John is put into prison. Mark uses the term "paradothēnai" to describe John being turned over, which Mark also uses to describe Jesus being arrested during his Passion. Mark has already highlighted two themes, Jesus' power from and favor of God, contrasted with his confrontation with Satan and John being arrested, showing his power and mission have already encountered the most extreme challenges both from the authorities of this world and supernatural powers.
Calling of four of the disciples
Jesus then goes to Galilee, preaching "The kingdom of God is near (ēngiken). Repent and believe the good news (euangelion)!" The kingdom of God can be seen as a physical or spiritual place. It could also be translated as "God's imperial rule", indicating the power of God over all things. The good news is seen as not just God's message but his actions. These are then linked with repentance, a change of heart, and then belief. Belief and repentance are thus what Jesus says God desires.
- "Come, follow me and I will make you fishers of men."
They follow him and then soon come upon James and John (whom he will name the Thunder Brothers in 3:17), who also quickly join the group. Peter, James, and John will play a prominent part in several incidents in the Gospel. Mark does not relate that Jesus convinced them to follow him in any way. Mark simply has them follow him without question.
Jesus and the four go to Capernaum, which Mark has as Jesus's center of activity and Jesus teaches in the synagogue on the sabbath. Eventually, in 9:5, at the Transfiguration of Jesus, Mark uses the technical term Rabbi, meaning a Jewish teacher of Mosaic Law. Anyone who showed a sufficient knowledge of the scriptures could preach in the synagogue. Mark says the people thought Jesus taught with "authority", which the scribes did not.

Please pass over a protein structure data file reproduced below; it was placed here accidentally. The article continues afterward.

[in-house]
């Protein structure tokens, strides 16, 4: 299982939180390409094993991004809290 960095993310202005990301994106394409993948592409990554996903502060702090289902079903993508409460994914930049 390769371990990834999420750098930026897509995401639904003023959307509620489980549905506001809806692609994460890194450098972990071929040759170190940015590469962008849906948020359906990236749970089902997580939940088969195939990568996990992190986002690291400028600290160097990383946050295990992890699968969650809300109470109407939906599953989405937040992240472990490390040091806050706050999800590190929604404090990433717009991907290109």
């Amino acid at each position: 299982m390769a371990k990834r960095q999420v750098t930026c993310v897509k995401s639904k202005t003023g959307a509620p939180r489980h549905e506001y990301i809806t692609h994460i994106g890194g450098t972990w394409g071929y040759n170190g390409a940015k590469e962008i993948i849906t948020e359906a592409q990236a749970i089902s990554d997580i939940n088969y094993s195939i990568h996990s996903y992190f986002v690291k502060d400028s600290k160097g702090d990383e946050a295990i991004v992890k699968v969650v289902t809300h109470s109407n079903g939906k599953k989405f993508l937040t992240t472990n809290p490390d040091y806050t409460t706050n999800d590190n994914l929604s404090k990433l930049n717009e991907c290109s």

He then performs an exorcism on a demon possessed man. Curing people, especially possessed people, will be another major method Jesus uses in his mission in Mark. The demon recognizes Jesus as "the Holy one of God". Jesus simply says "Be quiet, and come out of him!", healing the man with words alone. The people are amazed. This follows a path Mark often uses, that of a description of the affliction, Jesus' cure of the affliction, and then a demonstration of the cure to others. The power of Jesus' word over the demon might be Mark's way of trying to show to his audience, perhaps under the threat of persecution, that Jesus' message will overcome evil. Some have suggested that by showing Jesus' teaching first before his exorcism Mark might be placing emphasis on Jesus' teachings as more important that any miracle he could perform.
They go to Peter and Andrew's house and Jesus cures Peter's sick mother-in-law. The house was presumably near the synogogue. She then gets up and helps Jesus and his companions. Attending to her guests would have been her social duty in the Jewish culture. Mark uses the term ēgeiren (to lift up) to describe Jesus' cure of her, followed by diēkonei (she served) which some have seen as a theological message about Jesus' power requiring service.
Peter is clearly listed here as having a wife, as Jesus healed his mother-in-law. Paul says that other Apostles, Cephas (Peter), and Jesus' brothers have wives, but not him, in 1 Corinthians 9:5.
He then leaves town in the next morning for solitary prayer.
He cures a leper who comes to him asking for a cure and tells him to show the priests and offer the cleaning sacrifices Moses had commanded (Leviticus 13-14), but not to tell people that Jesus had done it. Jesus here seems to stress the importance of the Mosaic law.